Customers are becoming increasingly wary of the personal data they share with businesses. At the same time, the demand for highly personalized brand interactions has never been greater. But paradoxically, fewer and fewer customers want companies to have access to their data. Why? A lack of transparency around what’s being captured and how it’s being used has eroded trust.
Transparency is nothing new to brands and publishers. In fact, numerous global privacy regulations, including GDPR, LGPD, CPRA, and more, require customer transparency. While legal requirements have set the standard for personalization, companies are now understanding the long-term effects that data transparency has on their brand.
The stakes are high, and organizations that are upfront and transparent about what information they’re collecting (and why) have an opportunity to stand out from the rest of the pack. Transparency creates trust, and that trust leads to customer loyalty—a winning strategy for building lasting relationships with buyers.
As consumers are demanding transparency about how their data is being used, owning transparency is the first step in the modern-day data lifecycle. The more transparent marketers are about data collection, the more customers are willing to provide their data, if the value exchange is clear. As customers begin to trust you and get value from what you deliver using their data, the more data they will entrust you with, and the better your offerings will be.
Businesses must be able to balance the collection of customer data with the need for data privacy in order to provide the personalization consumers expect, without compromising or exploiting their information. The key is prioritizing customer transparency—this helps you deliver a superior experience, establish trust, and foster loyalty.
Brand trust is the new brand equity, but it is something that companies all over the world are struggling with. In fact, according to a recent report by a global agency, less than half of brands, 47% to be exact, are seen as trustworthy.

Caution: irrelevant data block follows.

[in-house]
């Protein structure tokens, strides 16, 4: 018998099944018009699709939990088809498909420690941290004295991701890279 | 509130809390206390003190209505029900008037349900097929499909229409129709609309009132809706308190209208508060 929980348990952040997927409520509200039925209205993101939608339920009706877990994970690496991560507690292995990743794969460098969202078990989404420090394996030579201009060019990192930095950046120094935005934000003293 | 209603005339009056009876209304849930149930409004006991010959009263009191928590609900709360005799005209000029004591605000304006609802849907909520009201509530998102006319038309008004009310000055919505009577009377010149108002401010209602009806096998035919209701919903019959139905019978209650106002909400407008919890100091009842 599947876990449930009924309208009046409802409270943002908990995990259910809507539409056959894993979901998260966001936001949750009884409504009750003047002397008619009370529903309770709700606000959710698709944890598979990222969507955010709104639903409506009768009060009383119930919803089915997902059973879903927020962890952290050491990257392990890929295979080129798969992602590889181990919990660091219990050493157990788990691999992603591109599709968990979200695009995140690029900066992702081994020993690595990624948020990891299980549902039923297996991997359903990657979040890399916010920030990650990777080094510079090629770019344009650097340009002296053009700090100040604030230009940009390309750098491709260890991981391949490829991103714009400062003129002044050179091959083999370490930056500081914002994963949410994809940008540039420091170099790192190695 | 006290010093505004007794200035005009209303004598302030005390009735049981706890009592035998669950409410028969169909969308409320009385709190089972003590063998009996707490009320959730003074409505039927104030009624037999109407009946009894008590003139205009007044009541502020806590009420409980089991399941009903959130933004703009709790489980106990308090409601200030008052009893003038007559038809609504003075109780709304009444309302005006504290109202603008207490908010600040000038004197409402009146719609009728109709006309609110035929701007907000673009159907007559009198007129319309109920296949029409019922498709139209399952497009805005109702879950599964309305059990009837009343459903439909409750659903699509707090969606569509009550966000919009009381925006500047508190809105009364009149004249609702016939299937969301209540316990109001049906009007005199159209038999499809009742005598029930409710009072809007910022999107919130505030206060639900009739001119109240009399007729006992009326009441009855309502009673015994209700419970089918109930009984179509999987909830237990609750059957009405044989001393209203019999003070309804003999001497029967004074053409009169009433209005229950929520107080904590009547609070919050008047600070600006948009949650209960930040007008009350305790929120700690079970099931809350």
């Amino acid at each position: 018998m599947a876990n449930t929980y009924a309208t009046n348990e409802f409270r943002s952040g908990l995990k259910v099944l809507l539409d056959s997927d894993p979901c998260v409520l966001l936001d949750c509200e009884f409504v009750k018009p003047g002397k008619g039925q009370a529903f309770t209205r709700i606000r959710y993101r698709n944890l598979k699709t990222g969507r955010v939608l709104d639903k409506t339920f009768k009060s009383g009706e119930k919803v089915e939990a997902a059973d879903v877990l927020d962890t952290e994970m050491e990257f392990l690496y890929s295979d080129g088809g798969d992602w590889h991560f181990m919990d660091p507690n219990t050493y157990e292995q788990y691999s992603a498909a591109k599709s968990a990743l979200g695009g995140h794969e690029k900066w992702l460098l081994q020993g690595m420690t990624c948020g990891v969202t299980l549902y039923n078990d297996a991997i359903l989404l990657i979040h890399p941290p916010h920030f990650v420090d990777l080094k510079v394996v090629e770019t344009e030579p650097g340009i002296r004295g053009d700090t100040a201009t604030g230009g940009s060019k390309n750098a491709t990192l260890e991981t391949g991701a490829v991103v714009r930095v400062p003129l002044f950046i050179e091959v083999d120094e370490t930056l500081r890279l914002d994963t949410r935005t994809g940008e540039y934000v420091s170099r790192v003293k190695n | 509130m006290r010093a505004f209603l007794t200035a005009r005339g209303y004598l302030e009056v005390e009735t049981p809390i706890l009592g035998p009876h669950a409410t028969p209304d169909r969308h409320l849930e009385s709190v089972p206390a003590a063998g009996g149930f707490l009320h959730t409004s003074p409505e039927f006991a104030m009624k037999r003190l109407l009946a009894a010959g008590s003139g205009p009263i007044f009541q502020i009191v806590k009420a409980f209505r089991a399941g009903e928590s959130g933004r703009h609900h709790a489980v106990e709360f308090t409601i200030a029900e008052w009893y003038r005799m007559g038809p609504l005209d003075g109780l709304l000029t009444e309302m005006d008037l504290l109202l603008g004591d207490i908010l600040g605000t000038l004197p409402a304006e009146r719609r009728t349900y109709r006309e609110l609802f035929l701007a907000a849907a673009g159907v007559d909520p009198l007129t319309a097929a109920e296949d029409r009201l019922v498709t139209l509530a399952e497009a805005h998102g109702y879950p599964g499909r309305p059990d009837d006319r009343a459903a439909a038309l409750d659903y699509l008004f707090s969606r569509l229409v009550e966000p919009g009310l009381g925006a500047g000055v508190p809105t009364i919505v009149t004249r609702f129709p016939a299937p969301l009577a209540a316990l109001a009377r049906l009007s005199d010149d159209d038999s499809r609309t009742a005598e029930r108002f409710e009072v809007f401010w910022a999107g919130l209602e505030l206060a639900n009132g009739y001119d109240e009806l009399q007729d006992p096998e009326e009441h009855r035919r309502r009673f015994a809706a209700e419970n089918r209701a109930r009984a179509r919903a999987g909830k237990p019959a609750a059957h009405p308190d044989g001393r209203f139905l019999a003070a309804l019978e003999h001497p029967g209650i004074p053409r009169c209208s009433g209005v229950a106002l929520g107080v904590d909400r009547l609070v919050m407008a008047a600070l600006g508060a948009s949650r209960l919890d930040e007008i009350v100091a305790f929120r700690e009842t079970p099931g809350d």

Additionally, in a report by Edelman, they included a number of trust-related stats and one particular stat called out that customers are making purchase decisions based on who they trust. 40% of respondents said there are brands they love but no longer buy from because they don’t trust them. This emphasizes that trust can really be a make or breaking point for buyers.
The good news is companies can improve trust by being transparent about their data use policies. A recent Sprout Social survey showed that nearly nine in 10 people would be willing to give second chances after a poor customer experience when an organization is transparent and has a history of transparency. Additionally, the 2021 Cisco Data Privacy Benchmark Study found that companies, on average, saw nearly double the returns for every dollar spent on privacy, with wide-ranging benefits:
Prioritizing data transparency as an integral part of your company culture pays off—both for your customers and your business. Trust and transparency lead to personalization, which is a win for all organizations. According to McKinsey’s Next in Personalization 2021 Report, over three-quarters of consumers (76 percent) said that receiving personalized communications was a key factor in prompting their consideration of a brand, and 78 percent said such content made them more likely to repurchase.
No matter what kind of data you are collecting, it’s important to improve trust along the consumer journey and deliver a personalized experience starting from the first touch point and beyond so whether a consumer in interacting with your brand on your website or mobile app, it’s important to collect consent, preferences, or first-party data in a transparent way to improve overall trust.
Marketers can easily nurture transparency through consent management platforms (CMPs) and preference centers. Today, over 750,000 websites and applications leverage OneTrust’s consent and preference management platform allowing customers to capture and store consent, preferences and first-party data, and activate data by integrating with platforms, such as Oracle Unity CDP. Leveraging OneTrust and Oracle Unity CDP, brands and publishers deliver privacy-centric experiences by managing and orchestrating consent and preferences across the customer journey. By equipping audiences with choices for data and communications, your organization can be seen as more trustworthy and valuable.